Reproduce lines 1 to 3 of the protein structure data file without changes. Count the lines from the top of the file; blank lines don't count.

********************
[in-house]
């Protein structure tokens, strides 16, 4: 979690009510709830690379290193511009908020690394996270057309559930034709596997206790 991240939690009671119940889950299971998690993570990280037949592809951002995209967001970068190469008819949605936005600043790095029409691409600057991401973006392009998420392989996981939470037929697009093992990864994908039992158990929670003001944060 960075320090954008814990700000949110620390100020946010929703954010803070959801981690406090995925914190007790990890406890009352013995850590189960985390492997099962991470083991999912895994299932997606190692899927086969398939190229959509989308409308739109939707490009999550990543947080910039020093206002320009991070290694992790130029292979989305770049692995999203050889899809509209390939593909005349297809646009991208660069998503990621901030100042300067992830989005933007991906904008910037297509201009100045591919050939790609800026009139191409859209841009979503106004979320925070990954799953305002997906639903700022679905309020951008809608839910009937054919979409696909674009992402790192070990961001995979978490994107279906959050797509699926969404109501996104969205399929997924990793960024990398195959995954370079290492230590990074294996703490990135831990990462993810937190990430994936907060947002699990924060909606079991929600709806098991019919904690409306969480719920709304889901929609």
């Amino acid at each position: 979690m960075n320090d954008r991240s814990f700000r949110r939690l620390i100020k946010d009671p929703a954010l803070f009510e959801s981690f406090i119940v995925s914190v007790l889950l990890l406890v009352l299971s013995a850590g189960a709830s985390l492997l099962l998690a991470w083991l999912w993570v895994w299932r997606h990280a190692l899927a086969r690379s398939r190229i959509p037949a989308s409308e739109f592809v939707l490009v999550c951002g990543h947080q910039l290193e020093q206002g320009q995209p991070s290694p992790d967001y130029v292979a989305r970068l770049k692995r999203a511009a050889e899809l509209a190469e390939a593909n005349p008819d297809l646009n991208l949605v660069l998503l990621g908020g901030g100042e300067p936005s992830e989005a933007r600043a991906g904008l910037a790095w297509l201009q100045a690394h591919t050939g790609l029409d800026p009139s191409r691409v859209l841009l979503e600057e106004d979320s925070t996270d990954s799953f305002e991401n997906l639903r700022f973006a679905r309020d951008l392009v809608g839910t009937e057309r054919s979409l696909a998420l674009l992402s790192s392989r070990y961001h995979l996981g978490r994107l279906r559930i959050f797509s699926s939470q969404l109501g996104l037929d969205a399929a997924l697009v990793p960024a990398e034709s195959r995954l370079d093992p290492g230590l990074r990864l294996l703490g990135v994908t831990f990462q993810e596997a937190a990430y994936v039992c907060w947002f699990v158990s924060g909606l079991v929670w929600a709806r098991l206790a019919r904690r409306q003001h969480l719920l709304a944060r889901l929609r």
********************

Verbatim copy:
[in-house]
């Protein structure tokens, strides 16, 4: 979690009510709830690379290193511009908020690394996270057309559930034709596997206790 991240939690009671119940889950299971998690993570990280037949592809951002995209967001970068190469008819949605936005600043790095029409691409600057991401973006392009998420392989996981939470037929697009093992990864994908039992158990929670003001944060 960075320090954008814990700000949110620390100020946010929703954010803070959801981690406090995925914190007790990890406890009352013995850590189960985390492997099962991470083991999912895994299932997606190692899927086969398939190229959509989308409308739109939707490009999550990543947080910039020093206002320009991070290694992790130029292979989305770049692995999203050889899809509209390939593909005349297809646009991208660069998503990621901030100042300067992830989005933007991906904008910037297509201009100045591919050939790609800026009139191409859209841009979503106004979320925070990954799953305002997906639903700022679905309020951008809608839910009937054919979409696909674009992402790192070990961001995979978490994107279906959050797509699926969404109501996104969205399929997924990793960024990398195959995954370079290492230590990074294996703490990135831990990462993810937190990430994936907060947002699990924060909606079991929600709806098991019919904690409306969480719920709304889901929609």
């Amino acid at each position: 979690m960075n320090d954008r991240s814990f700000r949110r939690l620390i100020k946010d009671p929703a954010l803070f009510e959801s981690f406090i119940v995925s914190v007790l889950l990890l406890v009352l299971s013995a850590g189960a709830s985390l492997l099962l998690a991470w083991l999912w993570v895994w299932r997606h990280a190692l899927a086969r690379s398939r190229i959509p037949a989308s409308e739109f592809v939707l490009v999550c951002g990543h947080q910039l290193e020093q206002g320009q995209p991070s290694p992790d967001y130029v292979a989305r970068l770049k692995r999203a511009a050889e899809l509209a190469e390939a593909n005349p008819d297809l646009n991208l949605v660069l998503l990621g908020g901030g100042e300067p936005s992830e989005a933007r600043a991906g904008l910037a790095w297509l201009q100045a690394h591919t050939g790609l029409d800026p009139s191409r691409v859209l841009l979503e600057e106004d979320s925070t996270d990954s799953f305002e991401n997906l639903r700022f973006a679905r309020d951008l392009v809608g839910t009937e057309r054919s979409l696909a998420l674009l992402s790192s392989r070990y961001h995979l996981g978490r994107l279906r559930i959050f797509s699926s939470q969404l109501g996104l037929d969205a399929a997924l697009v990793p960024a990398e034709s195959r995954l370079d093992p290492g230590l990074r990864l294996l703490g990135v994908t831990f990462q993810e596997a937190a990430y994936v039992c907060w947002f699990v158990s924060g909606l079991v929670w929600a709806r098991l206790a019919r904690r409306q003001h969480l719920l709304a944060r889901l929609r």